In 1883 Queen Victoria awarded her the Royal Red Cross for creating, with Dr Herbert Sieveking the Victoria Hospital, Cairo.[1] The hospital continued in operation thanks to a grant of £2,000 per year from the Egyptian government taking in local students for training and offering first class accommodation on a private basis.[10]

Strangford edited A Selection from the Writings of Viscount Strangford on Political, Geographical and Social Subjects which she published in 1869[11] and Original Letters and Papers upon Philology and Kindred Subjects in 1878.[12] She also published her brother-in-law's novel Angela Pisani after his death and she helped found the Women's Emigration Society with Caroline Blanchard which arranged for British women to find jobs abroad.[1]

Strangford died on board SS Lusitania of a stroke in 1887. She was travelling through the Mediterranean en route for Port Said where she was to create a hospital for seamen. Her body was returned to London and buried in Kensal Green Cemetery.[1]


An exhibition about Strangford in a museum in Radilovo

Strangford is best remembered in Bulgaria where a number of memorials and streets are named in her honour; Plovdiv Regional Historical Museum has a permanent display about Lady Strangford.[13]

In Sofia's Museum of Natural history there is a herbarium created by Strangford.[14]


  1. 1 2 3 4 5 6 7 8 Elizabeth Baigent, 'Strangford , Emily Anne, Viscountess Strangford (bap. 1826, d. 1887)', Oxford Dictionary of National Biography, Oxford University Press, 2004 accessed 2 May 2015
  2. Viscountess Strangford, University of Wales, retrieved 3 May 2015
  3. Viscountess Emily Anne Beaufort Smyth Strangford Journal, 1859-1860, Duke University, retrieved 2 May 2015
  4. Viscountess Strangford (1864). Eastern Shores of the Adriatic (1 ed.). London: Robert Bentley. Retrieved 2 May 2015 via Internet Archive.
  5. 1 2 3 Strangford, Emily (25 September 1876). "Lady Strangford's Relief Fund". The Times.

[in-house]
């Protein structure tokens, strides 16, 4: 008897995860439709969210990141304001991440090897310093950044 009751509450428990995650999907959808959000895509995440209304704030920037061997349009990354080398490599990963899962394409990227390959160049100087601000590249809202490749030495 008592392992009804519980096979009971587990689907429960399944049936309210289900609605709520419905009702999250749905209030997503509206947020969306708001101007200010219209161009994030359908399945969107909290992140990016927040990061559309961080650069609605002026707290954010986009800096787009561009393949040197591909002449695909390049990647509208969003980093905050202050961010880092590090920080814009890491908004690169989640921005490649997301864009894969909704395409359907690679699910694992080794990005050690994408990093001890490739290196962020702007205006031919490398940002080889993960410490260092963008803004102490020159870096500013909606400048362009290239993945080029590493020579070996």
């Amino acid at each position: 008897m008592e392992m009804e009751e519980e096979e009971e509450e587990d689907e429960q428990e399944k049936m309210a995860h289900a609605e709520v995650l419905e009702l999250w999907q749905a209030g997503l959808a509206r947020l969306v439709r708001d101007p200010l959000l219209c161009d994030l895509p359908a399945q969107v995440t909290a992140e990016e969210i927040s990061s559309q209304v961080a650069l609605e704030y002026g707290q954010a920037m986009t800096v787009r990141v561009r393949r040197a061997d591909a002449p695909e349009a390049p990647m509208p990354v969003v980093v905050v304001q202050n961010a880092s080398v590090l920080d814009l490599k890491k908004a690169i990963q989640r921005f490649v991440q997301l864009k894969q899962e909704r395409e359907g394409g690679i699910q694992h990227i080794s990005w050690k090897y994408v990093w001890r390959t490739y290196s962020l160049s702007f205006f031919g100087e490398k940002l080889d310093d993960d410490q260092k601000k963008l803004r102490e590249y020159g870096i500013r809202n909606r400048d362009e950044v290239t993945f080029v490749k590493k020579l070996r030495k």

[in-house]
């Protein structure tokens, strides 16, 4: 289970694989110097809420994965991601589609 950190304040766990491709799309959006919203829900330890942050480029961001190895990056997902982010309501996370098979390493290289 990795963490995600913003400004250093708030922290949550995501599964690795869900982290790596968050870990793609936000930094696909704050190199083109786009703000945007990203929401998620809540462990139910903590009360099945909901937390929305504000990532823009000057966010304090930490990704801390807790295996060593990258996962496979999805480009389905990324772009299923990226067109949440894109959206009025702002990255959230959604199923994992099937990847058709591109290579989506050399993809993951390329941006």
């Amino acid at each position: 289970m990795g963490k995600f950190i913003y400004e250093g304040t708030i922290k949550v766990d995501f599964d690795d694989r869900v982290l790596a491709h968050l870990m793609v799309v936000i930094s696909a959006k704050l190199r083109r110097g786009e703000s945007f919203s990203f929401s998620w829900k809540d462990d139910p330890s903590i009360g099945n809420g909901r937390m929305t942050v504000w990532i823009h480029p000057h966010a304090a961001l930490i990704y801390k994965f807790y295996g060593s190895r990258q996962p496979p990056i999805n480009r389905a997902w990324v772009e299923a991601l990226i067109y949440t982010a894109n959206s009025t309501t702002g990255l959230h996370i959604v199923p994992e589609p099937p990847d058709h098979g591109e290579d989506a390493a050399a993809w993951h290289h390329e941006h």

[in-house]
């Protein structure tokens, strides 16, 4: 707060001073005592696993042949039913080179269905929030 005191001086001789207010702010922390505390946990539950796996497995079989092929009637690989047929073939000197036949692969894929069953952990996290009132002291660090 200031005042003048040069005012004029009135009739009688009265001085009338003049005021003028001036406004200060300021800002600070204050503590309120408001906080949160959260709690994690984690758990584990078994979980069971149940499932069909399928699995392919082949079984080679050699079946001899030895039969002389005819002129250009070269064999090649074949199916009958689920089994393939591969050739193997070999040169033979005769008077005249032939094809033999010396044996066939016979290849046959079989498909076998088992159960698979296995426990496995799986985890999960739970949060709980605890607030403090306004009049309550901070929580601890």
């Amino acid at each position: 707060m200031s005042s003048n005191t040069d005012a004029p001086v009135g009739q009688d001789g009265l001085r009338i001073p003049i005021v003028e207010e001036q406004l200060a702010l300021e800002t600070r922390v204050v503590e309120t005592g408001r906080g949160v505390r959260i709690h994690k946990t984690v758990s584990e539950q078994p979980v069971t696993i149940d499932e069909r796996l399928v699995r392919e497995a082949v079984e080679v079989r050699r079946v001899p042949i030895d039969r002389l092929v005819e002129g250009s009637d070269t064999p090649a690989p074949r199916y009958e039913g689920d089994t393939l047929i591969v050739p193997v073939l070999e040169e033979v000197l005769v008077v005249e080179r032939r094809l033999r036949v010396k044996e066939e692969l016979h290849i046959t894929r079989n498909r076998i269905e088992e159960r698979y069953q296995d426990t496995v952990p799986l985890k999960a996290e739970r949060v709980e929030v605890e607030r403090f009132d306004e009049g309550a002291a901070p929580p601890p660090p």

6. Gladstone, William Ewart (1876). Bulgarian Horrors and the Question of the East. London: John Murray. p. 32. Retrieved 31 March 2016. via Internet Archive
  7. Todorova, Maria (2009). Imagining the Balkans (Updated ed.). Oxford: Oxford University Press. p. 99. ISBN 0199728380.
  8. Shurbanov, Alexander (1996). Victorian England ~ Literary Perspective in Bulgaria. Sofia.
  9. In September 1876 the Bulgarian poet Ivan Vazov was moved by her humanitarian work and dedicated to her a poem. See Вазов, Иван (1942). "На леди Странгфорд". Събрани съчинения, пълно издание под редакцията на проф. Михаил Арнаудов. I лирика. София: Хемус. pp. 145–147.
  10. Sieveking, Herbert (18 June 1883). "The Victoria Hospital, Cairo". British Medical Journal: 1170. doi:10.1136/bmj.1.1172.1170. Retrieved 3 May 2015.
  11. Viscountess Strangford, ed. (1869). A Selection from the Writings of Viscount Strangford on Political, Geographical and Social Subjects. I (1 ed.). London: Richard Bentley. Retrieved 3 May 2015 via Internet Archive.
  12. Viscountess Strangford, ed. (1878). Original Letters and Papers of the late Viscount Strangford upon Philology and Kindred Subjects (1 ed.). London: Trübner. Retrieved 3 May 2015 via Internet Archive.
  13. Museum of Bulgarian Revival, retrieved 4 May 2015
  14. Historia naturalis bulgarica, Volume 4. National Museum of Natural History, Sofia. 1993.